Being an Artist

The art of the first world war (1914–1918). Capturing the impact of conflict through canvas.


The first world war, also known as the great war, was a cataclysmic event that left an indelible mark on the course of history. Beyond the trenches, battles, and geopolitical changes, the war also sparked a profound artistic response. Artists during this period grappled with the unprecedented scale and devastation of the conflict, creating works that not only documented the horrors of war but also offered a glimpse into the human experience amid chaos. Two masterpieces from this era, John Singer Sargent's "Gassed" and Otto Dix's "War Triptych," stand out as poignant examples of how artists captured the impact of the first world war.


Anticipation. Martin Leighton

"Gassed" by John Singer Sargent: John Singer Sargent, renowned for his portraiture and society paintings, turned his attention to the battlefield with his monumental work, "Gassed." Completed in 1919, the painting depicts a scene from the aftermath of a mustard gas attack during the Battle of Ypres in 1918. Sargent, an official war artist for the British government, chose to highlight the human cost of chemical warfare.
In "Gassed," a line of blinded soldiers, their eyes bandaged, walk towards a dressing station. The composition conveys the sheer scale of the devastation, with the wounded stretching into the distance. Sargent's use of muted tones and atmospheric perspective intensifies the sense of desolation. The central figure, a lone soldier being led by a medical orderly, serves as a symbol of the physical and emotional toll exacted by war.

Sargent's decision to depict the impact of mustard gas, a weapon that inflicted horrific injuries, was a deliberate choice to expose the brutality of modern warfare. "Gassed" captures the vulnerability and resilience of the human spirit in the face of overwhelming adversity, making it a powerful testament to the human cost of the First World War.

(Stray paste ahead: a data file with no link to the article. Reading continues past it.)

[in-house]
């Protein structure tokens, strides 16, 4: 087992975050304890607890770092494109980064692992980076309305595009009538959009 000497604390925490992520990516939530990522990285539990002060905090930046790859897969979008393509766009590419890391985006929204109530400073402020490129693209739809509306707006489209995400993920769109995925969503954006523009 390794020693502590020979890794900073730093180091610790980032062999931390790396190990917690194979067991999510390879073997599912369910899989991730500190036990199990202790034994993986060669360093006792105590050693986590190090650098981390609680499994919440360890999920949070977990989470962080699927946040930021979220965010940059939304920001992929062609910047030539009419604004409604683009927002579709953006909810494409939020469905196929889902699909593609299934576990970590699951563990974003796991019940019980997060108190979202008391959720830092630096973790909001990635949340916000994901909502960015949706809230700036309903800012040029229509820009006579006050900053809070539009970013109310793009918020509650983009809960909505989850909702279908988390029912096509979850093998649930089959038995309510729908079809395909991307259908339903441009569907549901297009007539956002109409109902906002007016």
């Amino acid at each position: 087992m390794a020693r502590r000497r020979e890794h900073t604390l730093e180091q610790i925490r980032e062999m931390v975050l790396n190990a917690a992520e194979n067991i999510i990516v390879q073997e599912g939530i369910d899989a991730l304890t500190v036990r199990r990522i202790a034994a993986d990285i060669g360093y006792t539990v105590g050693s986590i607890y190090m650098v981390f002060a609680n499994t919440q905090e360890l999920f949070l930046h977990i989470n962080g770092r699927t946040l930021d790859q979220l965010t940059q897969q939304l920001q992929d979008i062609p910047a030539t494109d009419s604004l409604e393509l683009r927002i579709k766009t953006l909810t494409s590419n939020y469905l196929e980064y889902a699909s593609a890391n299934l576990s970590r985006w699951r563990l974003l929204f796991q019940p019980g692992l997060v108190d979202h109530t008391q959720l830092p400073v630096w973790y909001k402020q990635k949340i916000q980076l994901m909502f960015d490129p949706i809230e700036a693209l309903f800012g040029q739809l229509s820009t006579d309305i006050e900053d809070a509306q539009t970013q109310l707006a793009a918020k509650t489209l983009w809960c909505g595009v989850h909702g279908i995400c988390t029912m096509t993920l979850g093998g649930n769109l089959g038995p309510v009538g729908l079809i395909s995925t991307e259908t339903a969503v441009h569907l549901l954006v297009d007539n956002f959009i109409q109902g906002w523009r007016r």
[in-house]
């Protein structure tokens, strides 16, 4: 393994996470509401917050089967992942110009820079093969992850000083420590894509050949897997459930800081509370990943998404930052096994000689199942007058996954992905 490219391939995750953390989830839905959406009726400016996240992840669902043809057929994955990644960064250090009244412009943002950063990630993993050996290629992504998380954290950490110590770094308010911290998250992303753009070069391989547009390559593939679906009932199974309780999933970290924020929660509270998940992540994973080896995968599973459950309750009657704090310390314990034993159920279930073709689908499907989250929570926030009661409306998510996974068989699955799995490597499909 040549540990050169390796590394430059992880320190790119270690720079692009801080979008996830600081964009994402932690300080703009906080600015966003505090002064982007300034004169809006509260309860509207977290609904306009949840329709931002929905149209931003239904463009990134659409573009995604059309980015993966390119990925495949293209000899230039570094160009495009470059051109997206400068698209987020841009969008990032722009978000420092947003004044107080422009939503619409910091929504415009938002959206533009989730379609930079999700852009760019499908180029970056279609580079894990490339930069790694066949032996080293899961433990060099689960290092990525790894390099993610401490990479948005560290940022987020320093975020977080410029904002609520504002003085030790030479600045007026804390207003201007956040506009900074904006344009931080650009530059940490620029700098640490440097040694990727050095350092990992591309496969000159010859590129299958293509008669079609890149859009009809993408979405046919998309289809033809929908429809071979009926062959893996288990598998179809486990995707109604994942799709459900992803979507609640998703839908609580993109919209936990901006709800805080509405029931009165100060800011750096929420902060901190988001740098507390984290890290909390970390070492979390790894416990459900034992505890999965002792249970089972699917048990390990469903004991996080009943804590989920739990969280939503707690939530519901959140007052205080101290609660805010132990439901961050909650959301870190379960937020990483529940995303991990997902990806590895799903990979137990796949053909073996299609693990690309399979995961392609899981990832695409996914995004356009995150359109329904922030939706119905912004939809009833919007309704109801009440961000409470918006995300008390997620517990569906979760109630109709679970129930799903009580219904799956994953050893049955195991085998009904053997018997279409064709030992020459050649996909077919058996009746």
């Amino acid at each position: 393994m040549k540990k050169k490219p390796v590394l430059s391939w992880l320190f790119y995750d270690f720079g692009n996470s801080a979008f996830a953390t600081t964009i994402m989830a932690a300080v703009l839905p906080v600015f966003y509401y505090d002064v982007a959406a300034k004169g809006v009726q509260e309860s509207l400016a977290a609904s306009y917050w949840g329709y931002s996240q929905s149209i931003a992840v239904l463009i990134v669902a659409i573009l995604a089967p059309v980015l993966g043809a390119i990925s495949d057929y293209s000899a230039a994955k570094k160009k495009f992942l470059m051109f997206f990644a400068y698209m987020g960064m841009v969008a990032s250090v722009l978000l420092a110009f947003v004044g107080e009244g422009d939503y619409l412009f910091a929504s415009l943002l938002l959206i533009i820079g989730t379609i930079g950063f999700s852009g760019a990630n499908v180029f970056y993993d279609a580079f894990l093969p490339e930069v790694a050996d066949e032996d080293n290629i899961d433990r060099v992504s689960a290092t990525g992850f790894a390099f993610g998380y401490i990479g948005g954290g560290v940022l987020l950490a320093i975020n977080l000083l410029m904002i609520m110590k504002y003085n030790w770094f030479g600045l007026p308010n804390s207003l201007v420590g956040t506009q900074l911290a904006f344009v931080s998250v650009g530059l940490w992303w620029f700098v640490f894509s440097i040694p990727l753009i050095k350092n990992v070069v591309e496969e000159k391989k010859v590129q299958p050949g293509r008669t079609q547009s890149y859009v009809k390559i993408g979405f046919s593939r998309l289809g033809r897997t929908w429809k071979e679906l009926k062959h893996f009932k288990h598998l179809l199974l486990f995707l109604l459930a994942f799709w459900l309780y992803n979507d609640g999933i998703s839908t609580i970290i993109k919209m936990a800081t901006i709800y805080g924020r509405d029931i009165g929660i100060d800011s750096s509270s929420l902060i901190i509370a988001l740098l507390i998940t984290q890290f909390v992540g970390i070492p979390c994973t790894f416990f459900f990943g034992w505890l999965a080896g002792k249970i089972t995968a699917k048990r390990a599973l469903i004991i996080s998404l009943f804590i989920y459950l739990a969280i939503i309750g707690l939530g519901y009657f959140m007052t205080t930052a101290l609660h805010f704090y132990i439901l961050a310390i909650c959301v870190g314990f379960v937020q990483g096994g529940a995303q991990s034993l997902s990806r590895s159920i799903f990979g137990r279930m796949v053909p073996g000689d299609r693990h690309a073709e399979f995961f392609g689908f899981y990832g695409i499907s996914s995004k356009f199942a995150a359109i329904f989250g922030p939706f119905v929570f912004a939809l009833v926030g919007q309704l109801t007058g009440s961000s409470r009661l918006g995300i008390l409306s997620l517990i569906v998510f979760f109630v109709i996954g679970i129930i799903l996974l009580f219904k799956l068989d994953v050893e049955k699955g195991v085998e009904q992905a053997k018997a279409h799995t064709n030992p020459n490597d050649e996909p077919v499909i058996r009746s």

"War Triptych" by Otto Dix: Otto Dix, a German artist who served as a machine gunner on the Western Front, channeled his firsthand experiences into the creation of the "War Triptych." Completed between 1929 and 1932, this triptych is a visceral portrayal of the physical and psychological traumas endured by soldiers during the war.

The first panel, titled "The War," depicts the chaos of battle, with soldiers charging forward amid explosions and smoke. The second panel, "After the Battle," reveals the gruesome aftermath, strewn with corpses and wounded soldiers. The final panel, "The Homecoming," portrays a disillusioned and disfigured veteran returning to a society seemingly indifferent to his sacrifice.

Dix's use of sharp lines and bold colors contributes to the nightmarish quality of the triptych, reflecting the harsh realities of trench warfare. The explicit and unflinching nature of the imagery challenges the glorified narratives of war prevalent at the time. "War Triptych" serves as a condemnation of the dehumanizing effects of conflict, exposing the toll it takes on the bodies and minds of those who endure it.


The art of the first world war, as exemplified by John Singer Sargent's "Gassed" and Otto Dix's "War Triptych," goes beyond mere representation; it serves as a profound commentary on the human condition during a tumultuous period. These masterpieces capture the raw emotions, physical toll, and enduring impact of the Great War, ensuring that the sacrifices and sufferings of those who lived through it are not forgotten. Through the canvas, artists conveyed the harsh realities of war, fostering a deeper understanding of the human experience amid the chaos of the First World War.

Painting of a line of soldiers walking apparently blindGassed. John Singer Sargent. Source: Wikipedia